Yuri Ancarani Da Vinci 2012 digital video 25’ Part of Trilogy

But what do we see? What can we know? Not as much as we would like to think. Of course, we’ve enhanced our vision with the invention of ever more technical instruments, as Yuri Ancarani (Italy, 1972) illustrates with his spine-chilling video Da Vinci of a robotic surgical operation.

Seen from inside out, through miniature camera’s that are taken inside the body, a stunning landscape of throbbing abdomen is waiting to be pierced by robotic arms… And yet, in spite of all our technological progress, we are groping in the dark, just like the blind people in Artur Zmijewski’s (Poland, 1966)touching film Blindly, , who have to paint their self portrait in colour. How to explain to them what is yellow? Blindly could be a metaphor of our shortcomings in perceiving reality. To grasp the world, we have to rely on our senses, but these are limited. Snakes can see infrared radiation, we don’t. Who knows what else exists, which lies beyond our perception of the exterior world?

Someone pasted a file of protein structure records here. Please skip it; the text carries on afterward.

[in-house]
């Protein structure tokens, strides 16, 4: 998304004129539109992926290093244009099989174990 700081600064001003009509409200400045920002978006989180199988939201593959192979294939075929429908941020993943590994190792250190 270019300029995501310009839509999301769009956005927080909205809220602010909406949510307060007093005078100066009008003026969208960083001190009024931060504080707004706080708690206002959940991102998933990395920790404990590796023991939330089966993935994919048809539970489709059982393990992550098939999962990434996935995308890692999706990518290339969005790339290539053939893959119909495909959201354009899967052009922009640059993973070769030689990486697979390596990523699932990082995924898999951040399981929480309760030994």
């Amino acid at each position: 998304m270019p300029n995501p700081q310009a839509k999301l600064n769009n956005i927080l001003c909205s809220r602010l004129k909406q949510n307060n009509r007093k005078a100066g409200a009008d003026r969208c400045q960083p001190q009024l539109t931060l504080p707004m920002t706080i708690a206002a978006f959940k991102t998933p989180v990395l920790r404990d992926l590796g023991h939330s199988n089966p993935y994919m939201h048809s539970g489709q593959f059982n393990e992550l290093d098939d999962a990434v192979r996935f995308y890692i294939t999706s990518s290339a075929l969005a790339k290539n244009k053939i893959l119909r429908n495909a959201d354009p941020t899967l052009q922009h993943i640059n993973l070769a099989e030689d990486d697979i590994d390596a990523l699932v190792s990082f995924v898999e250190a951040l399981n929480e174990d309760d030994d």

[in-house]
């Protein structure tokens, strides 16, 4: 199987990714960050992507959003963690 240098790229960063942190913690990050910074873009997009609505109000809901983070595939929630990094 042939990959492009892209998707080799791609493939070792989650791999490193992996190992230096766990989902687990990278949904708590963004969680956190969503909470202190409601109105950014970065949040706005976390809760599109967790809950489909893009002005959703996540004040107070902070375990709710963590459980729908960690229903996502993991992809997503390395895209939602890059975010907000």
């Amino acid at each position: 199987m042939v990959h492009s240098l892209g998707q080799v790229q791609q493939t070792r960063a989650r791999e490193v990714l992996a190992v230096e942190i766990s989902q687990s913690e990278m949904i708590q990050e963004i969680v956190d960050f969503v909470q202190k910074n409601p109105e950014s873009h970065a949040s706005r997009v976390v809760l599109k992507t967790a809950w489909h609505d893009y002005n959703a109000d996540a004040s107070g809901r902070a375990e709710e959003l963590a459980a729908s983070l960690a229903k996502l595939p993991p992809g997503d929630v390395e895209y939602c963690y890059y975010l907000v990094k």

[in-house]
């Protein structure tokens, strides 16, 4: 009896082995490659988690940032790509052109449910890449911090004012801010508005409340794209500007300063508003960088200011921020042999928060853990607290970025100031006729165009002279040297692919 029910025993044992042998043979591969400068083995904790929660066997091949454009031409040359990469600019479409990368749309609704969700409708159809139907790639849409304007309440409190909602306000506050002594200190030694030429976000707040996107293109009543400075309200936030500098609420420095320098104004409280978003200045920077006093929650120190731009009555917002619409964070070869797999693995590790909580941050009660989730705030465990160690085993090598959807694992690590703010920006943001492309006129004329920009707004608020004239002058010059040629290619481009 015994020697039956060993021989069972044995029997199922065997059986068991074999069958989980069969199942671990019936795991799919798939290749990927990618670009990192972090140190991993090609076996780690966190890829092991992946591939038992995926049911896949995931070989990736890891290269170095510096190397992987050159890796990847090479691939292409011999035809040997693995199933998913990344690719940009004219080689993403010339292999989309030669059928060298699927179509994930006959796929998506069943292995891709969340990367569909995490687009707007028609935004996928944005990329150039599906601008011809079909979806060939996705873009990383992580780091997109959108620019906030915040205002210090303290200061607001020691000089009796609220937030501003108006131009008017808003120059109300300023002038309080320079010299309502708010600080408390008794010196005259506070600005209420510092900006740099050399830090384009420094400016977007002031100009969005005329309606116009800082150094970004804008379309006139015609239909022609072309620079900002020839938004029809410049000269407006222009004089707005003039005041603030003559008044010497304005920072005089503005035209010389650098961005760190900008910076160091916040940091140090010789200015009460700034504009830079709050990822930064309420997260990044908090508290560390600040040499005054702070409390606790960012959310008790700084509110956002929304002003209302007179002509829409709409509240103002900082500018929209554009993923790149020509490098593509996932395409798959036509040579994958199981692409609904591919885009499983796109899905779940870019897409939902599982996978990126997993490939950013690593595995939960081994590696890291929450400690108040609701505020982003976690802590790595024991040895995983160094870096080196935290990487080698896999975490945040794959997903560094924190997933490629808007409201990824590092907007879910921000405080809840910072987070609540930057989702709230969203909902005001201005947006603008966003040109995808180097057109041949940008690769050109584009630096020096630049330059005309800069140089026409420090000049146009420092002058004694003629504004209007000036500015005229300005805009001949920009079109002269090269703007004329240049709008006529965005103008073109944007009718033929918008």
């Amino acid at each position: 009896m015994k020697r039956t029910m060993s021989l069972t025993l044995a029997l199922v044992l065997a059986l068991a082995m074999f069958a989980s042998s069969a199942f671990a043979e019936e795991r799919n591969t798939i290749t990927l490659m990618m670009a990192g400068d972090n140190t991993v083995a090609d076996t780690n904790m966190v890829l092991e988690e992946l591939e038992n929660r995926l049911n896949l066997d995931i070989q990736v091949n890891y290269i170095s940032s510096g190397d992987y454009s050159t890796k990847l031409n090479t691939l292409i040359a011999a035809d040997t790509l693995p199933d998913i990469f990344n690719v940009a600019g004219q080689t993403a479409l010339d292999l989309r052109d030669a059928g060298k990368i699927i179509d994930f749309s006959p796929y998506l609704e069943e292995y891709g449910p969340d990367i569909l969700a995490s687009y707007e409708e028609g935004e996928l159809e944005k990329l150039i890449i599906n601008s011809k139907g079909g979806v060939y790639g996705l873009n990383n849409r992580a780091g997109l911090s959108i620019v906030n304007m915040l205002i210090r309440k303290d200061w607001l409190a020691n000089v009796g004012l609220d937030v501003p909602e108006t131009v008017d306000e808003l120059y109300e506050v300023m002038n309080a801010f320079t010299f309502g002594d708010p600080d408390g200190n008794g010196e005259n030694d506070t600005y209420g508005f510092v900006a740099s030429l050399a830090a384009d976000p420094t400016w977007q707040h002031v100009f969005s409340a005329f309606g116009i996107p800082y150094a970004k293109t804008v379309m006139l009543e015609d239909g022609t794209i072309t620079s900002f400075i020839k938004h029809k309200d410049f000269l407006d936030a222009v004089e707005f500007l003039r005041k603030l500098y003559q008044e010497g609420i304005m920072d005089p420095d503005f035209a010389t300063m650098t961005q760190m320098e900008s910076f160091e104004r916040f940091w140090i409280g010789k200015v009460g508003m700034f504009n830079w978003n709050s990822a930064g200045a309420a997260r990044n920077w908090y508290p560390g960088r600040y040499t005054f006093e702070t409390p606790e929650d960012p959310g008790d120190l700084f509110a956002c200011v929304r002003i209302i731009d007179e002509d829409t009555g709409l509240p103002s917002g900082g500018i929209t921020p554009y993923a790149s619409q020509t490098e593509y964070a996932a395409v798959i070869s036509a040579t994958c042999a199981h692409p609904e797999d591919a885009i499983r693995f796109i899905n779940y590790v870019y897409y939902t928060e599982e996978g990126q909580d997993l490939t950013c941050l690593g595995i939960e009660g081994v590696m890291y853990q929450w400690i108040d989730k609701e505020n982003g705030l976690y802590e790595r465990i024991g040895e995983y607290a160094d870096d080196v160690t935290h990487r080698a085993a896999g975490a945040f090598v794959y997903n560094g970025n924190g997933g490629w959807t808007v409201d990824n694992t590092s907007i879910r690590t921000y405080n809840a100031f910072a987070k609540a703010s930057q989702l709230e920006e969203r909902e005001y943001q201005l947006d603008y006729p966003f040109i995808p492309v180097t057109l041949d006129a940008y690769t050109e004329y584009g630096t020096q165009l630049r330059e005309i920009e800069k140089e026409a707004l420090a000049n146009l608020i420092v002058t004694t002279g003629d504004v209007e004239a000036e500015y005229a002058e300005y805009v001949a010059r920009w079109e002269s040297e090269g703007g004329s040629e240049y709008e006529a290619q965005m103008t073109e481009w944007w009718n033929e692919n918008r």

René Iché Mask of Breton ca 1950 plaster 34 x 22 cm

Inner visions
Another key work in Gioni’s exhibition is a face with closed eyes, inviting us to meditate our inner world, which opens up another perspective on reality. It’s a life-cast of the face of André Breton (1896-1966), the godfather of the Surrealist movement. ‘We are living under the reign of rationality, but to really know who we are, we should descend into the depths of our minds’, said Breton in the wake of Freud.

Mark Manders Room with a broken sentence – Working Table 2012-13

Mark Manders (Netherlands, 1968) skilfully materializes his thoughts in his Self Portrait as a Building, the central theme in his oeuvre. Initially Manders wanted to be a writer, but became a sculptor instead. Rather than letters, he translates his thoughts into three dimensions to make them ‘real’, creating a landscape of his mind that you can literally walk through.